There’s a certain numbness that sinks in when we continually witness tragedies. The United States is a big place with an equally large population, yet this doesn’t excuse the frequency with which these crimes occur. Mass shootings routinely flood news channels and school rapes appear commonplace. No one can ever give back what has already been taken away. Nothing can undo what Brock Turner’s victim suffered when he maliciously raped her. Sexual violence on college campuses has become a sickening trend that we are all accountable for ending. Justice is too frequently stymied by abuses of power that shift the blame.
The rhetoric associated with these and other heinous crimes is divisive. Making sense of these situations is made more complicated by ulterior motives and narratives. In the Stanford rape case, most of the public has united in condemnation. This response stands in stark contrast to the way the defense presented Brock Turner. His legal team positioned him as an impressionable and talented young man who got drunk and had a night of consensual sexual relations. The testimonies of the men who found him atop the victim paint a very different picture. Moreover, the 12-page testimony of the victim was released to the public and allowed millions to share in her pain. The general consensus? Mr. Turner’s 6 month punishment was lenient, permissive, and facilitated by a judge that felt more sympathy for the rapist than his victim. Comments from Brock’s father further illustrate this frightening lack of empathy. Two things help facilitate these attitudes and crimes: privilege and victim blaming.
Much is the same in the case of mass shootings. Mental illness is promoted as the cause, we collectively wring our hands, and move on. Look no further than the Washington Post poll where 63% of respondents blame mental illness as the cause of gun massacres. However, uneducated opinions are not facts. According to a study by the American Public Health Association, less than 5% of all gun homicides between 2010 - 2011 were committed by the mentally ill. Those with mental illness are statistically 10x more likely than the general population to become victims of violent crime. There is very clearly a disconnect between public perception and the reality of how the mentally ill are policed.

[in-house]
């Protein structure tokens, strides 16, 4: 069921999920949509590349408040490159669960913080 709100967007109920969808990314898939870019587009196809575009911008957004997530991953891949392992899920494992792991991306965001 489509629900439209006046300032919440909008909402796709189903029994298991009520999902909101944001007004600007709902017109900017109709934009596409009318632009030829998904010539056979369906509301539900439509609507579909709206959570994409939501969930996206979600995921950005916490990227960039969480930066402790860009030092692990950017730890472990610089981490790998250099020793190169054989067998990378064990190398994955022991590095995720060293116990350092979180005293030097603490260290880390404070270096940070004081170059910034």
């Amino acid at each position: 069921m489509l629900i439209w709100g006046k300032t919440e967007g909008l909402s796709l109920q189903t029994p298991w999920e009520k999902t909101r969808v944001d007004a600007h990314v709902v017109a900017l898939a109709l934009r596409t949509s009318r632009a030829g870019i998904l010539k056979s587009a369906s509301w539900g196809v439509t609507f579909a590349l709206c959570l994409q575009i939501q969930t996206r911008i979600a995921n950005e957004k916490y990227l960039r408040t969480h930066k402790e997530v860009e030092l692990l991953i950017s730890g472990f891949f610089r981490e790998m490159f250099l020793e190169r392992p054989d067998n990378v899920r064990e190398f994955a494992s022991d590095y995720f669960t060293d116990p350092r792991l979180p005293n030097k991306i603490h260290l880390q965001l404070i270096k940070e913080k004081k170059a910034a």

Was Brock Turner a mentally ill young man who snapped, a misguided youth who simply demonstrated poor judgment, or just another privileged rich kid who thought he could get away with it? The details that emerged through the course of the trial revealed his past predatory behavior and penchant for partying. The defense used a variety of excuses to shift the blame from rapist to victim. Attempts were made to disparage the victim’s reputation, create empathy toward Brock by highlighting his career as a “promising athlete,” and distort the testimonies to create doubt in the minds of the jury. Isn’t that type of victim blaming what happens in many shootings?
That’s exactly what happened in the murder of Walter Scott. A black man was murdered in cold blood, and Michael Slager’s position of power protected him until the evidence could no longer be ignored. Early narratives released by the police claimed that Scott had attempted to take Slager’s taser, and the struggle resulted in his death. The eyewitness video proved that this was completely false. Former Officer Slager was given the benefit of the doubt because Walter Scott’s prior arrest records. Slager, like Brock Turner, was initially insulated from the consequences of his actions because of his privilege. When will we finally stop being distracted by false narratives that make a mockery of justice?